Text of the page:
by Paul Gallagher Published
When it comes to creative photography, colour workers have committed a lot of their efforts to capturing their chosen image using filters and accurate exposure. The next stage is to hand over the films to a trusted laboratory for either E6 or C41 processing, depending on whether you are using transparency film or negative film. If, however, you are a monochrome worker, you are at will to do the same or you can choose to venture into the complex world of monochrome processing.
When I say complex I can almost hear people saying, "It's only dev, stop and fix!" - but is it?
It is at this stage that you can make very important decisions as to whether you want grain or want to hide grain. Do you want to pull or push the manufacturer's recommended film speed or increase or lower contrast? You have the choice of different dilutions, temperatures and amounts of agitation. In short, the control is infinite and in the wrong hands the results can be at best passable and at worst a complete loss of the image.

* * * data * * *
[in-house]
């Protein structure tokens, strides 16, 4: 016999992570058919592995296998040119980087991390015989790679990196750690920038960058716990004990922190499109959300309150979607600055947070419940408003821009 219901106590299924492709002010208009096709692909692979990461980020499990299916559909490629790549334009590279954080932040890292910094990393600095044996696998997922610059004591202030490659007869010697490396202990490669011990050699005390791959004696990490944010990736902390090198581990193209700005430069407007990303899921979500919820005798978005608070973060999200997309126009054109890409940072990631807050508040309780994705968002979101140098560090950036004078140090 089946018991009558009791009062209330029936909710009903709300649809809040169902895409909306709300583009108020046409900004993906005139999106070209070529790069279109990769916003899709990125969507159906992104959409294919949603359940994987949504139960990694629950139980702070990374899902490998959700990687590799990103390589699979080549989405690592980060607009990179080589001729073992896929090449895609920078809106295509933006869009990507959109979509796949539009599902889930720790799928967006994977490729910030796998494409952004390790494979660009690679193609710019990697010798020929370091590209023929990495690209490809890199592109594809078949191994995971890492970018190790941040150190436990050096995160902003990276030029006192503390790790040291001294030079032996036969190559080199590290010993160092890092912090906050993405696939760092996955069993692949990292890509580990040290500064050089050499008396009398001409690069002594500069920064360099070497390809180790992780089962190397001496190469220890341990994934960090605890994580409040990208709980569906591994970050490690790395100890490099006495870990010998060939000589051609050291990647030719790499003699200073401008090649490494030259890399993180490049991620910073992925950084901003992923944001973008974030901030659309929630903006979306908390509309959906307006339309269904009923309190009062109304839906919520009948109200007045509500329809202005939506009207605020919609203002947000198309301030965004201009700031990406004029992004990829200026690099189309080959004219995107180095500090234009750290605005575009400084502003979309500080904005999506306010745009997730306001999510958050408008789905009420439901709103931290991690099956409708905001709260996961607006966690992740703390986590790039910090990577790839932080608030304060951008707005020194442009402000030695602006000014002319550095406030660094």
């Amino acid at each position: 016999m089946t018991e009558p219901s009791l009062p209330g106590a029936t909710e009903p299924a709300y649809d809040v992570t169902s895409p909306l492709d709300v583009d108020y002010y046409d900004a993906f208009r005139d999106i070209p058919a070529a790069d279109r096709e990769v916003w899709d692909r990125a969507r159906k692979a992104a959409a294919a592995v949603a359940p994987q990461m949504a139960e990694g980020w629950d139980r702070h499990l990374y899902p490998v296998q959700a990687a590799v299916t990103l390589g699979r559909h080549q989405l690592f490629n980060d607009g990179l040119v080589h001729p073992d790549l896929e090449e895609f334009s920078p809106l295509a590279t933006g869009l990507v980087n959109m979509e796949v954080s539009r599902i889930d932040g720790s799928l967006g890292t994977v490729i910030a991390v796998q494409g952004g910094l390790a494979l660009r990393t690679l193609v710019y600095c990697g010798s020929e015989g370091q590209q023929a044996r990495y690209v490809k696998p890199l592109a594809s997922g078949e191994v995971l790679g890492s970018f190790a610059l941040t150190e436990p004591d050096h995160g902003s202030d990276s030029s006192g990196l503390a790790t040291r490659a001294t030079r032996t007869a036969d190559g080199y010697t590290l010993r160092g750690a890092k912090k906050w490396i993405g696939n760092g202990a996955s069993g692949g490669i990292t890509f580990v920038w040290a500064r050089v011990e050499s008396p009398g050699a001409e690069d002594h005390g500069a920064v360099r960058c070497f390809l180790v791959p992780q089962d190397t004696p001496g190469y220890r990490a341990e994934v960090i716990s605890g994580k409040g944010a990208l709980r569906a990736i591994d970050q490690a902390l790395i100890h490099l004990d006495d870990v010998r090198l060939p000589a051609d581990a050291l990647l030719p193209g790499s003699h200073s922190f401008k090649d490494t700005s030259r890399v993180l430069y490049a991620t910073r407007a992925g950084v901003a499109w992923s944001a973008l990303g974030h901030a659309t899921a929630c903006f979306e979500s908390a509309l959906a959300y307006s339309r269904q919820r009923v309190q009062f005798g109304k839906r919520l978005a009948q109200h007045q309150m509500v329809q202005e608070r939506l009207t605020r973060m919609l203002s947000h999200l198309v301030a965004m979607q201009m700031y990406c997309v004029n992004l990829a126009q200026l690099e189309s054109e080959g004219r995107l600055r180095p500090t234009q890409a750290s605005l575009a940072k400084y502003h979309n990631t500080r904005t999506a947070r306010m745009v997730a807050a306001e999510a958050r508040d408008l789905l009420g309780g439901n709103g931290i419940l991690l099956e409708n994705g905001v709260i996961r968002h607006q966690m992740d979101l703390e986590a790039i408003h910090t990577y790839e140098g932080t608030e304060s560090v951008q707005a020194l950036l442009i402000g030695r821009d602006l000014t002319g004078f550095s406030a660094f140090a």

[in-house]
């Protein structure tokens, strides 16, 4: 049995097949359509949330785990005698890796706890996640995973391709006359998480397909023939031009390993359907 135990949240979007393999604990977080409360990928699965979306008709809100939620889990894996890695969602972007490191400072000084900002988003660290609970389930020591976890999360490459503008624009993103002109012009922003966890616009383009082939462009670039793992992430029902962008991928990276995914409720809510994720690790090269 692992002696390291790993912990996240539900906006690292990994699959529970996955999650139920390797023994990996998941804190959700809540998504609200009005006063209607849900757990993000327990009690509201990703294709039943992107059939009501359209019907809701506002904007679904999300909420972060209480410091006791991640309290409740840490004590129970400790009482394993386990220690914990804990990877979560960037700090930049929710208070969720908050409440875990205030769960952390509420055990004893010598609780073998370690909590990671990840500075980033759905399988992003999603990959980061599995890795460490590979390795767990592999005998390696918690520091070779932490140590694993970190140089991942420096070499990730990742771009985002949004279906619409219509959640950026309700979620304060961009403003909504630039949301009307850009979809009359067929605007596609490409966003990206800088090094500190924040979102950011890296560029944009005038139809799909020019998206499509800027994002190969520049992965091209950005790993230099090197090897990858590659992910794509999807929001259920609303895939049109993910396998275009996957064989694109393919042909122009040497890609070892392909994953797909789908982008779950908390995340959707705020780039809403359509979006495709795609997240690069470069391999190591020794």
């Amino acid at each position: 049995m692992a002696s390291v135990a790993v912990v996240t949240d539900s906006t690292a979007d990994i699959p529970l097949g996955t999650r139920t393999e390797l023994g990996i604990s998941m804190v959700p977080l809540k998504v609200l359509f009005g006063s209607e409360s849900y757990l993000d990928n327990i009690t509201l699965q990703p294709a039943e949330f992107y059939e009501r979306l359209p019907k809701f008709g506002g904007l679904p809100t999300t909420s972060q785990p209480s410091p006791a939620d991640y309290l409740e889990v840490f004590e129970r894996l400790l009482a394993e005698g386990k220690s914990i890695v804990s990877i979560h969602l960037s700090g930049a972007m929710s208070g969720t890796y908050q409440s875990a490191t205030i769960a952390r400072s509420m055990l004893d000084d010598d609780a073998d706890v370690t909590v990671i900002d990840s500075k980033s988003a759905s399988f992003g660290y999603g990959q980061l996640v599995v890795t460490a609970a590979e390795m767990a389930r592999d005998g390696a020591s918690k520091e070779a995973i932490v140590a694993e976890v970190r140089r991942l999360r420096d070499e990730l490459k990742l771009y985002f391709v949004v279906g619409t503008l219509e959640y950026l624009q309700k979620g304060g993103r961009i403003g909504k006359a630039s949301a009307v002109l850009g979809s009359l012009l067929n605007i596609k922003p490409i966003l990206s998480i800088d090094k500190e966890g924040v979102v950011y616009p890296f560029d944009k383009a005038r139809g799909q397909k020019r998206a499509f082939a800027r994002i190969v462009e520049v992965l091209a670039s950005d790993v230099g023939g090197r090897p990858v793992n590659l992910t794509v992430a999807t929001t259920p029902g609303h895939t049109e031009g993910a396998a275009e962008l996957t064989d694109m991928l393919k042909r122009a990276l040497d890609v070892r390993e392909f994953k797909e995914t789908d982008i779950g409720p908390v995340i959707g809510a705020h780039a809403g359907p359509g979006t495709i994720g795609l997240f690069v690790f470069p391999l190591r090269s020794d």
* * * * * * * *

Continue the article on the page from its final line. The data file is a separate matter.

I have personally made some classic cock-ups, which have resulted in golf-ball grain, pancake-flat contrast and complete loss of both highlight and shadow detail, not to mention spectacular streaks in sheet film. I am glad to say that this was many years ago now and since then I have finely tuned my methods to a point where I know what I am going to get with a few, specifically chosen developers, that fit comfortably with me and my requirements for fine art landscape work.
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